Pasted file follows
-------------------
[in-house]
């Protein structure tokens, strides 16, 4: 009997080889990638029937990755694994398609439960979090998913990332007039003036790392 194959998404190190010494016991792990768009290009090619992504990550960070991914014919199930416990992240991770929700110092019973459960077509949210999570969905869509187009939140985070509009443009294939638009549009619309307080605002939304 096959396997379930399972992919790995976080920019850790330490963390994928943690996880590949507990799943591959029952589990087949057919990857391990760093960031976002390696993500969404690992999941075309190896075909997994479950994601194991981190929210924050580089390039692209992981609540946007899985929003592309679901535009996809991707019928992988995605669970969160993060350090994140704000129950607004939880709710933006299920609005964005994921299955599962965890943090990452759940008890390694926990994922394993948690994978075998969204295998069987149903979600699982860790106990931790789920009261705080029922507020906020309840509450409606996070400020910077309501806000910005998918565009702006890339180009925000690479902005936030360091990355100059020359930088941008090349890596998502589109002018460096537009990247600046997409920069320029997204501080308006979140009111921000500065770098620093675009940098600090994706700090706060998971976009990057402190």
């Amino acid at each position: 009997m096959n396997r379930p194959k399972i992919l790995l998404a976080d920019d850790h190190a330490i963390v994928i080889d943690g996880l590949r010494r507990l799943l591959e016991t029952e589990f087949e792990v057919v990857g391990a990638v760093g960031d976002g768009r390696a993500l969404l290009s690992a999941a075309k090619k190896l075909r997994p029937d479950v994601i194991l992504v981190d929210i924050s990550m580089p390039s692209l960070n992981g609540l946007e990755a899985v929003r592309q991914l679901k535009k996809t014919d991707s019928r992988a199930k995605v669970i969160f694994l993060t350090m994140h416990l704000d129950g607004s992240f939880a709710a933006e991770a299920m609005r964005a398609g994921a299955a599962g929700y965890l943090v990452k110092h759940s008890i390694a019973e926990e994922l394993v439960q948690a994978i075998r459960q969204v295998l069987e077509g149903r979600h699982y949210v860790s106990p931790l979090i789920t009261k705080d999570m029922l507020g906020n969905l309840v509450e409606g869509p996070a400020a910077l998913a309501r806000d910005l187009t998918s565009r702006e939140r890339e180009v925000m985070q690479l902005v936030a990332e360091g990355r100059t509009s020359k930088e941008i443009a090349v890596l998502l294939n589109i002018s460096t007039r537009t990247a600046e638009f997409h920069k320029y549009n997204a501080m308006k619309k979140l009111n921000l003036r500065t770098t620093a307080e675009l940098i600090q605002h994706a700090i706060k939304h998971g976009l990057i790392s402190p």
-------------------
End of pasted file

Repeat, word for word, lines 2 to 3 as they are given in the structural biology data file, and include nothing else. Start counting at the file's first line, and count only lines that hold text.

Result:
């Protein structure tokens, strides 16, 4: 009997080889990638029937990755694994398609439960979090998913990332007039003036790392 194959998404190190010494016991792990768009290009090619992504990550960070991914014919199930416990992240991770929700110092019973459960077509949210999570969905869509187009939140985070509009443009294939638009549009619309307080605002939304 096959396997379930399972992919790995976080920019850790330490963390994928943690996880590949507990799943591959029952589990087949057919990857391990760093960031976002390696993500969404690992999941075309190896075909997994479950994601194991981190929210924050580089390039692209992981609540946007899985929003592309679901535009996809991707019928992988995605669970969160993060350090994140704000129950607004939880709710933006299920609005964005994921299955599962965890943090990452759940008890390694926990994922394993948690994978075998969204295998069987149903979600699982860790106990931790789920009261705080029922507020906020309840509450409606996070400020910077309501806000910005998918565009702006890339180009925000690479902005936030360091990355100059020359930088941008090349890596998502589109002018460096537009990247600046997409920069320029997204501080308006979140009111921000500065770098620093675009940098600090994706700090706060998971976009990057402190």
């Amino acid at each position: 009997m096959n396997r379930p194959k399972i992919l790995l998404a976080d920019d850790h190190a330490i963390v994928i080889d943690g996880l590949r010494r507990l799943l591959e016991t029952e589990f087949e792990v057919v990857g391990a990638v760093g960031d976002g768009r390696a993500l969404l290009s690992a999941a075309k090619k190896l075909r997994p029937d479950v994601i194991l992504v981190d929210i924050s990550m580089p390039s692209l960070n992981g609540l946007e990755a899985v929003r592309q991914l679901k535009k996809t014919d991707s019928r992988a199930k995605v669970i969160f694994l993060t350090m994140h416990l704000d129950g607004s992240f939880a709710a933006e991770a299920m609005r964005a398609g994921a299955a599962g929700y965890l943090v990452k110092h759940s008890i390694a019973e926990e994922l394993v439960q948690a994978i075998r459960q969204v295998l069987e077509g149903r979600h699982y949210v860790s106990p931790l979090i789920t009261k705080d999570m029922l507020g906020n969905l309840v509450e409606g869509p996070a400020a910077l998913a309501r806000d910005l187009t998918s565009r702006e939140r890339e180009v925000m985070q690479l902005v936030a990332e360091g990355r100059t509009s020359k930088e941008i443009a090349v890596l998502l294939n589109i002018s460096t007039r537009t990247a600046e638009f997409h920069k320029y549009n997204a501080m308006k619309k979140l009111n921000l003036r500065t770098t620093a307080e675009l940098i600090q605002h994706a700090i706060k939304h998971g976009l990057i790392s402190p």